Item description for See You in a Hundred Years: Four Seasons in Forgotten America by Logan Ward...
Overview The author describes how he and his family left the pressure of life in New York City and moved to Virginia to live as people did in 1900.
To save their marriage and their sanity, the author and his wife sold their belongings, packed up their two-year-old son, and moved to a rundown farmhouse in the country without any plans past surviving the year. Living as though it were the year 1900, they struggled with recalcitrant livestock, garden-destroying bugs, rain that would not come, and their own insecurities, to ultimately discover a sense of community and a sense of themselves that changed not only their marriage, but the entire Swoope, Virginia community. Lyrically told and powerfully evocative, this memoir for the modern age deals with the growing sense of disassociation and yearning to escape the frenetic pace of daily life in today's society.
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Est. Packaging Dimensions: Length: 9.1" Width: 6.2" Height: 1.2" Weight: 1.2 lbs.
Release Date Jun 1, 2007
Publisher Benbella Books
ISBN 1933771151 ISBN13 9781933771151
Availability 0 units.
More About Logan Ward
Logan Ward worked as a freelance adventure-travel writer for 10 years and has written articles for "House Beautiful," "Men's Journal," "National Geographic Adventure,"" The New York Times,"" Popular Science,"" This Old House," and others. He is a contributing editor for "Southern Accents" and has been a contributing editor for "American Photo, Coastal Living, and Entree," His 1998 book "An Explorer's Guide to the Field Museum" was the winner of the Illinois Association of Museums' Superior Achievement Award. He is one of the creators of the humor publication "Bubba Magazine," He lives in Stounton, Virginia.
Reviews - What do customers think about See You in a Hundred Years: Four Seasons in Forgotten America?
I liked this book Sep 6, 2008
This book held my interest. I was actually fascinated. There are good descriptions of their life, the enormous amount of work they did and what they accomplished.Logan ward used humor beautifully. I was also shocked by their boy scout encounters. I'm going to a book discussion with the author in a few weeks. I can't wait to meet him and ask questions.
a sweet story Aug 21, 2008
I was pleasantly surprised by how much I enjoyed this book. The adventures and misadventures of Logan and his family kept me turning the pages and wishing I was not about to finish. He did a beautiful job of showing the sense of community that developed throughout the story. I lost track of the number of times I teared up. Very touching. I look forward to more from this author.
Read this and leave "life as it used to be" to the pros Apr 25, 2008
I became interested in this book because it was featured in my Vanderbilt alumni magazine. It made a great article, and it makes a great book. I gobbled it up in a weekend. It is fascinating to see how the author and his family adjust to life without electricity, running water, toilets and baths, air conditioning, and all of those fabulous inventions of the 20th century. Logan and Heather's lives quickly separate by gender, with Heather doing more of the inside work (cooking, cleaning, child care) and Logan doing more of the outside work (caring for livestock, tending the garden, dealing with the draft horse). I would have liked to have read more from Heather's point of view, but we get glimpses of her side of the story now and again, especially on the day they decide to switch roles. This is a wonderful book for those who enjoyed the PBS series 1900 House (or any of those iterations)and anyone who contemplates "getting back to the way things used to be."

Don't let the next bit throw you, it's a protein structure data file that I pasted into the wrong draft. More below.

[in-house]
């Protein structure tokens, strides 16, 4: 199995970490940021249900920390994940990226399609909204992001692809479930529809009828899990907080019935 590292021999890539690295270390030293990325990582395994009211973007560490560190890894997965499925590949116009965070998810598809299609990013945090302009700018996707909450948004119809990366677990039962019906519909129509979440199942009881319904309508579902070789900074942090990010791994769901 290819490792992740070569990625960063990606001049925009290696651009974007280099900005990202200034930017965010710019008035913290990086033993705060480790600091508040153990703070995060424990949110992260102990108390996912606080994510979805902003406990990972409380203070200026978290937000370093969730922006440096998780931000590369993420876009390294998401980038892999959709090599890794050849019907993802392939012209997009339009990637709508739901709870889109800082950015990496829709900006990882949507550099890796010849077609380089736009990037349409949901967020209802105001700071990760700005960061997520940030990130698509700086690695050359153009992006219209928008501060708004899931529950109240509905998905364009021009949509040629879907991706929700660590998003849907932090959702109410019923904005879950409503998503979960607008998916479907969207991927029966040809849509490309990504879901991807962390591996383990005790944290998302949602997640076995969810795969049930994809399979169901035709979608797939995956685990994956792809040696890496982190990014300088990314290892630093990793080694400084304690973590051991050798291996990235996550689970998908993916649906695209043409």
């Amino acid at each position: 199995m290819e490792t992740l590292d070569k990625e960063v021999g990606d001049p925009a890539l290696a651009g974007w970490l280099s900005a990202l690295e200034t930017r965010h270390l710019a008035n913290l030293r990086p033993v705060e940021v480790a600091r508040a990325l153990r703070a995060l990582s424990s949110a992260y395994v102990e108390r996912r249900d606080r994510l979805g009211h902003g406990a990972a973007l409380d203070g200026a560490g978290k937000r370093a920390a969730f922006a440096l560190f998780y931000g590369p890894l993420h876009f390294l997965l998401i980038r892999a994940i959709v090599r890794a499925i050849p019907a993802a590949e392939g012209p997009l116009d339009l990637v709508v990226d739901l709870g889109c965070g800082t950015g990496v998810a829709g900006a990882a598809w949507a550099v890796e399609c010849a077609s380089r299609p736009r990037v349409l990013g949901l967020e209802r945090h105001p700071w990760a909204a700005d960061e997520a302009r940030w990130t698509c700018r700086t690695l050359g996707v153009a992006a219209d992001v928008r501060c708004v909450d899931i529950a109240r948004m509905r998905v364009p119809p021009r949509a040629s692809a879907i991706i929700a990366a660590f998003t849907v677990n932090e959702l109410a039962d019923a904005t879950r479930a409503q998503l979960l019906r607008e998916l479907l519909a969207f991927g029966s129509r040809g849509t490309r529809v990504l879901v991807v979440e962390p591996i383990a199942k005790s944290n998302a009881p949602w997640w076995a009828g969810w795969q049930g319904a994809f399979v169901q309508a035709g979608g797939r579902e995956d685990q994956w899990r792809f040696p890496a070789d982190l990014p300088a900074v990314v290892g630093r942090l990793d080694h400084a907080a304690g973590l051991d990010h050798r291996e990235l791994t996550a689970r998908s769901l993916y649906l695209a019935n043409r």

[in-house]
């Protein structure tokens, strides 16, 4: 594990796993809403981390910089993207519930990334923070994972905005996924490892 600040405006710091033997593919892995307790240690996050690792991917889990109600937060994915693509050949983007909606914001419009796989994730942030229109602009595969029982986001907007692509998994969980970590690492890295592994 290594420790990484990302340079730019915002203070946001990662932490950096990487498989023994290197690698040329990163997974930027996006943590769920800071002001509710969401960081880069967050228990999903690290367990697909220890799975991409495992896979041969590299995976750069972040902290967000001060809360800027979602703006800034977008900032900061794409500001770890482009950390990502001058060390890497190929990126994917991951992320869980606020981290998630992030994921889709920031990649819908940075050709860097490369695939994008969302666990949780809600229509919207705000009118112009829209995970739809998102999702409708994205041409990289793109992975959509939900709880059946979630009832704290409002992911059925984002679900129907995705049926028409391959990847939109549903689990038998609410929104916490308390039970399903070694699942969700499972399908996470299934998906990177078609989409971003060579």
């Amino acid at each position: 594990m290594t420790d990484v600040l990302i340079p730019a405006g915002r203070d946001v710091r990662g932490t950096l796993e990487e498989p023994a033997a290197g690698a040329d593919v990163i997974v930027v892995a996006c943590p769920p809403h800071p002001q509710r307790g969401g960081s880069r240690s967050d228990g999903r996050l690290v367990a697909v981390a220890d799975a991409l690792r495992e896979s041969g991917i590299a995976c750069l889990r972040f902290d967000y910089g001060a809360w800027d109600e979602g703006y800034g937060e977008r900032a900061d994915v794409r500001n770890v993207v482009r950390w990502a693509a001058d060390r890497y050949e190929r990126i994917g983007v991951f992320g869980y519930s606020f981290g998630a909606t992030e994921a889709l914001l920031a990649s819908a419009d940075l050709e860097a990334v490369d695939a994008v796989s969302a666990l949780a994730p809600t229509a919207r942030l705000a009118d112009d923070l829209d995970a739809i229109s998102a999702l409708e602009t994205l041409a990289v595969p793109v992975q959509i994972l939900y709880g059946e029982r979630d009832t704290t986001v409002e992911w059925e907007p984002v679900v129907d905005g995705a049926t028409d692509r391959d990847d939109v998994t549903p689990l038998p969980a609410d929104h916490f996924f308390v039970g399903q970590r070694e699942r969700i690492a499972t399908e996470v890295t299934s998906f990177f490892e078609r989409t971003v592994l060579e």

Engaging and full of good humor Feb 3, 2008
It is difficult to write humor effectively, and Ward had me laughing out loud more than once. His honesty and candor were refreshing, along with his ability to poke fun at himself. I also appreciated his insight into whether they had really traded one kind of stress for only another kind. The only drawback was that it didn't paint a total picture of how rough life was then, and it couldn't because their experience (thankfully) didn't end in hardship or tragedy, as so many lives did back then. It would've been a lot different if the Wards would've had no alternatives and no escapes, just like people living 100 years ago didn't. But they did, so it was very different emotionally and mentally. And Ward admits that. I guess this reflects my impatience with nostalgia.
Excellent Read Oct 13, 2007
See You in a Hundred Years is an inspiring story about a young family ready to leave the modern world. Their frustrations, joys, and new social connections are revealed in a heartfelt way. Their journey gave me gratitude for modern conveniences taken for granted, and respect for the daily struggles of those who lived 100 years ago. This book is well-written and engaging to the last page!